Two studies investigated the use of cyproheptadine in 344 patients; these investigations had conflicting outcomes.
 
Eicosapentaenoic acid (EPA)
Three studies investigated the use of EPA in 689 patients; these reported conflicting results.
 
Erythropoietin (EPO)
EPO was investigated in two studies involving 417 patients. In one investigation, EPO was administered in combination with a COX-2 inhibitor with and without a specialized nutritional program. The intent-to-treat analysis was negative. No differences in food intake were noted.
 
Ghrelin
Ghrelin was investigated in one RCT involving seven patients; differences between groups were noted, but long-term safety data on the agent are not available.
 
Hydrazine sulfate
Five studies investigated the use of hydrazine sulfate in 796 patients. Multicenter RCTs in patients with lung and colon cancers did not demonstrate any benefit when compared to a placebo.
 
Interferon
Interferon was investigated in one study involving 57 patients; no differences were found.
 
Nonsteroidal anti-inflammatory drugs (NSAIDs)
NSAIDs were investigated in two trials involving 417 patients; these investigations failed to demonstrate a benefit in the NSAID arm.
 
Pentoxyfilline
One study investigated the use of pentoxyfilline in 70 patients and found no benefit. Melatonin was investigated in two studies involving 186 patients; these did not demonstrate any improvement in appetite or intake.
 
Progestins
Twenty-nine studies reviewed the safety and efficacy of progestins: 23 examined megesterol acetate (MA), and six investigated medroxyprogesterone acetate (MPA). Results favored progestins over placebo and found that side effects were tolerable. Ten studies assessed the influence of MA on quality of life; these demonstrated that the effect of MA on quality of life was minimal.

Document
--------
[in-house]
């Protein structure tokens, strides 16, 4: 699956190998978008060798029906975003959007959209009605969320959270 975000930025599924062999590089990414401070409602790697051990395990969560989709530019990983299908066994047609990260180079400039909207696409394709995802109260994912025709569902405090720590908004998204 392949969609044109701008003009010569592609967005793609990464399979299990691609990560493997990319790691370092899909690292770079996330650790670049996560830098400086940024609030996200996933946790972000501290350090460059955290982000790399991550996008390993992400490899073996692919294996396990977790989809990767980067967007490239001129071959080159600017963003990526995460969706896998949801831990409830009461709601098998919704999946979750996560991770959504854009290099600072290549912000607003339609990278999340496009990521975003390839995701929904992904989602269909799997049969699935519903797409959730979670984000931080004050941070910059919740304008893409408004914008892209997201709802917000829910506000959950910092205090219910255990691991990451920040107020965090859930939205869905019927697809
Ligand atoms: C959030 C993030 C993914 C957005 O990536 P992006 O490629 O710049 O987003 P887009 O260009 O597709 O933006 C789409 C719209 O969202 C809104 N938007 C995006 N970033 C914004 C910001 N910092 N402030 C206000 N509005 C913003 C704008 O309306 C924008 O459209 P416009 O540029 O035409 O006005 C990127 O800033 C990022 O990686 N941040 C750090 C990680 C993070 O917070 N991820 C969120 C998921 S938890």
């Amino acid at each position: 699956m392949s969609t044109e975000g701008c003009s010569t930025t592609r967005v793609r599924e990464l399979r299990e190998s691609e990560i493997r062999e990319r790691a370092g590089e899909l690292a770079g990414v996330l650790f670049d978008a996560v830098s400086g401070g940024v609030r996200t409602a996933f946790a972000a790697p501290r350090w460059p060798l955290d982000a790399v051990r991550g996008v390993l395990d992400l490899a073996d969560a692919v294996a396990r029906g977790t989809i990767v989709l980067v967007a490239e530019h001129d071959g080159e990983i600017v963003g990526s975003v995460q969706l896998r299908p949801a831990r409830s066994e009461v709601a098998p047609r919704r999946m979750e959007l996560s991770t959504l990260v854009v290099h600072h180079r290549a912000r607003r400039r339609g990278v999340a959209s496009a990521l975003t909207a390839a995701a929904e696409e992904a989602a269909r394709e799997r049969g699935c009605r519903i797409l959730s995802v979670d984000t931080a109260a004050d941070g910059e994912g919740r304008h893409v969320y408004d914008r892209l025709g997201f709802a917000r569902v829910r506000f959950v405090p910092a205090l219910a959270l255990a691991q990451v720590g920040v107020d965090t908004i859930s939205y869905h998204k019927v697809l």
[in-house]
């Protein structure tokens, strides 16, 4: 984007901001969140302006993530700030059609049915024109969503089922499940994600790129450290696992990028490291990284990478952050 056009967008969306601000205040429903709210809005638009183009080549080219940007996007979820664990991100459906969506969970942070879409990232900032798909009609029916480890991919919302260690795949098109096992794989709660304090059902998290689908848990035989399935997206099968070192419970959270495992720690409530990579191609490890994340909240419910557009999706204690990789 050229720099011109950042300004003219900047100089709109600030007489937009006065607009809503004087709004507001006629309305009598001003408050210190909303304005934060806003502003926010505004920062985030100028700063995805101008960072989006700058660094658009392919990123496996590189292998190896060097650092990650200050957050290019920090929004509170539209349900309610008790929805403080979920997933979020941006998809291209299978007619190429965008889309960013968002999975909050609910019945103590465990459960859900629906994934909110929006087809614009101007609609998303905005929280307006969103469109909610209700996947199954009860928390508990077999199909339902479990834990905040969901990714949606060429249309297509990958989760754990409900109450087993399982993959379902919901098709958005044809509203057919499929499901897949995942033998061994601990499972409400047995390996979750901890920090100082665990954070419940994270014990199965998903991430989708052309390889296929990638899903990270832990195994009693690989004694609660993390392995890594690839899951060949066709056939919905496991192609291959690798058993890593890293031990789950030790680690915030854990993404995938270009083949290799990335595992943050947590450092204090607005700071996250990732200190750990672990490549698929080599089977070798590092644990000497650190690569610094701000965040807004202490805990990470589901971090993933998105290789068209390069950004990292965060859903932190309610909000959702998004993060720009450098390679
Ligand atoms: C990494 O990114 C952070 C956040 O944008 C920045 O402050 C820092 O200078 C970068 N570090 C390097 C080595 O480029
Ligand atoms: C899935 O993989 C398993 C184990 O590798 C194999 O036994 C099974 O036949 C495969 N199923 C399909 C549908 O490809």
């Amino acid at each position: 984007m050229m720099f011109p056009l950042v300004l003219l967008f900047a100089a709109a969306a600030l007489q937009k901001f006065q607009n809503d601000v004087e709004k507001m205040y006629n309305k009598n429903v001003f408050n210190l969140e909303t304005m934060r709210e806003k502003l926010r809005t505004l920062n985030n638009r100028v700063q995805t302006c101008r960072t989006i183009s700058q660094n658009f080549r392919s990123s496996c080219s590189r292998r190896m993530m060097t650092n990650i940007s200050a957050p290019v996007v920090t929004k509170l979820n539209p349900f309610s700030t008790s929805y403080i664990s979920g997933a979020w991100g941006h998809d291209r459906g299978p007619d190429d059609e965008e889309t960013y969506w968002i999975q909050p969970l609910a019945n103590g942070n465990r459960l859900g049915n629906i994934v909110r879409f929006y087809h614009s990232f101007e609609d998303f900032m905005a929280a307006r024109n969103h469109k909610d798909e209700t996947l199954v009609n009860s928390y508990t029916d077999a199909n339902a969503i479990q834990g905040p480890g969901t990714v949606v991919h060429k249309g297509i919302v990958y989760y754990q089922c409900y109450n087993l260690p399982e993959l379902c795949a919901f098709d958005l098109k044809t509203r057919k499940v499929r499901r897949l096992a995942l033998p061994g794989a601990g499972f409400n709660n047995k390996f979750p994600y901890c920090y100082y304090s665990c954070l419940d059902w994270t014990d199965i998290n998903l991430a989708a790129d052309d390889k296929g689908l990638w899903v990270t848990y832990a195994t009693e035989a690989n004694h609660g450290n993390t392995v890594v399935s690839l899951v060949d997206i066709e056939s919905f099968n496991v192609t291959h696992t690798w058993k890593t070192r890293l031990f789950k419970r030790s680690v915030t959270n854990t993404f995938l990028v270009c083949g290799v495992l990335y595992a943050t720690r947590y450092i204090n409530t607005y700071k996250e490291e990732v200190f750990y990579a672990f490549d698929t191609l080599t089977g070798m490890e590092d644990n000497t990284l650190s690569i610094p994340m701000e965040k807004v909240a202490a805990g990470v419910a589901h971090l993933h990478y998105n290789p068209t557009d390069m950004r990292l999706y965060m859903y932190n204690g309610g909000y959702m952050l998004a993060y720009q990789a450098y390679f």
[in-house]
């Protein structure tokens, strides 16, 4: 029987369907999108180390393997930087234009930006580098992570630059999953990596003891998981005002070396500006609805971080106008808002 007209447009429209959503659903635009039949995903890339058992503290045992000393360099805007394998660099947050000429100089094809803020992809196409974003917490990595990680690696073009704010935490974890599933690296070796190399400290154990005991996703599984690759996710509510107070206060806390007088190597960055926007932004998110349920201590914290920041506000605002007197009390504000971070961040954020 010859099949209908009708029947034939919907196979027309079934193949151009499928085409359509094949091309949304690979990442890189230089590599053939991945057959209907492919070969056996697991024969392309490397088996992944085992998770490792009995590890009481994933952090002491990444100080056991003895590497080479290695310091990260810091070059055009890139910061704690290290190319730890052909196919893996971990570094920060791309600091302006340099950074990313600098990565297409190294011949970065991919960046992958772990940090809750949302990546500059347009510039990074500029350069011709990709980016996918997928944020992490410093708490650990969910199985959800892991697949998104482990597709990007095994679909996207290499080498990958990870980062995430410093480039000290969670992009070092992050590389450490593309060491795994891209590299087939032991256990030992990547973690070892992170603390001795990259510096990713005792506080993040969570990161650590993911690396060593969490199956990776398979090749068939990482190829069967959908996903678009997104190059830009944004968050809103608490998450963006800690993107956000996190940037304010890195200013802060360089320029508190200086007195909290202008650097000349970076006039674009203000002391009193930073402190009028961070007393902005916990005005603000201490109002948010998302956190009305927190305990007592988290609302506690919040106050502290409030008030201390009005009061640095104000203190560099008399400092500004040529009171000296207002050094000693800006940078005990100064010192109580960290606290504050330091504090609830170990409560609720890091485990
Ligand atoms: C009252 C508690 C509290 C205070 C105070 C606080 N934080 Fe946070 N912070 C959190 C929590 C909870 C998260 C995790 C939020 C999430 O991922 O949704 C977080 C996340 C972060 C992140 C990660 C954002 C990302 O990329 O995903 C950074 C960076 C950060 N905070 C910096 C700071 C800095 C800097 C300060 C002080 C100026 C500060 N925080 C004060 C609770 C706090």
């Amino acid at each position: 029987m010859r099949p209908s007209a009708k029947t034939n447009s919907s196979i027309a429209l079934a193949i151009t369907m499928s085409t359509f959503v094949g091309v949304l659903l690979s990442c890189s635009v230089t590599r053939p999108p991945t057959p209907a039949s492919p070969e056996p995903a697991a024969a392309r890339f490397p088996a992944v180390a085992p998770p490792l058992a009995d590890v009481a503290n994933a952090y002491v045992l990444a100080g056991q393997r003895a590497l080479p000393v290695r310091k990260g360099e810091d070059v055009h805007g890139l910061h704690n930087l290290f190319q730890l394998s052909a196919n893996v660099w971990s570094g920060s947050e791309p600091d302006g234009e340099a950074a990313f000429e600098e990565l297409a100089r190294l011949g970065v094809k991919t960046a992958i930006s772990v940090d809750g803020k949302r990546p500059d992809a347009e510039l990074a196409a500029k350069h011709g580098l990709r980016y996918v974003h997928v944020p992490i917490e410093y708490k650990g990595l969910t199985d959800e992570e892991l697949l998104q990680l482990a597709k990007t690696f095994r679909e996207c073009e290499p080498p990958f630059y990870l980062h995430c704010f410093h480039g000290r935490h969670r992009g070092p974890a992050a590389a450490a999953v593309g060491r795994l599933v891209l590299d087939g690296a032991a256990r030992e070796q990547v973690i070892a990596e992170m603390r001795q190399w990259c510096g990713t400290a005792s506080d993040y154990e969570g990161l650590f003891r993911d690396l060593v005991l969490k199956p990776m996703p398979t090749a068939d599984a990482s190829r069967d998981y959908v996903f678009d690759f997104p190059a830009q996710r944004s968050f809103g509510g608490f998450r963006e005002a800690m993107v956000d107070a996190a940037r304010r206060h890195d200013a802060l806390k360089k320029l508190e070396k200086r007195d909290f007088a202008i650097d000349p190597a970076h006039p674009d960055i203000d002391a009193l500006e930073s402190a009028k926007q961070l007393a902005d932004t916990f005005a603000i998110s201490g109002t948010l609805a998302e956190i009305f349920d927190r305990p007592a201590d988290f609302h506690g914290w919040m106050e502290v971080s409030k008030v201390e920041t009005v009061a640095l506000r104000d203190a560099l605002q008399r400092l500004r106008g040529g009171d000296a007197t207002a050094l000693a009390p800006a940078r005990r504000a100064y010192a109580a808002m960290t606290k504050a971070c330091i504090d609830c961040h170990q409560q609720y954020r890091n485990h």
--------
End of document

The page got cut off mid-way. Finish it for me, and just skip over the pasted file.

Prokinetics
Two studies investigated prokinetics for anorexia in a total of 55 patients. No improvement in caloric intake or appetite was noted.
 
Thalidomide
Thalidomide has not been investigated in prospective RCTs.

Conclusions:

Multiple RCTs have been conducted to investigate the safety and efficacy of pharmacologic agents to stimulate appetite. Only two therapeutic interventions for cancer-related anorexia demonstrated enough evidence to support their use in patients with cancer: corticosteroids and progestins. Other studies had mixed outcomes, positive results in only a single randomized trial, or were not placebo-controlled.

There is strong evidence supporting the use of progestins in patients with cancer, of which the most commonly reported drugs were MA and MPA. There was increased weight with both progestins; there was also evidence of a dose-response, but higher doses did not confer any additional benefit with regard to appetite. Metaclopromide is effective for nausea and early satiety but has not been shown to directly stimulate appetite.

The RCTs did not show sufficient evidence to justify the use of dronabinol, EPA, EPO, ghrelin, interferon, melatonin, nandrolone, NSAIDs, or pentoxyfilline in cancer-related anorexia. Cyproheptadine is a weak appetite stimulant, but side effects are limiting.

Nursing Implications:

The optimal dose, start time, and duration of treatment for many appetite stimulants are still unknown. A more systematic approach to research methodology is needed. In addition, uniform outcome measures to better assess the value of various appetite stimulants are needed. These should include subjective ratings of appetite and associated symptoms (e.g.,  early satiety) and objective measures (e.g., food consumed, weight gain, weight loss).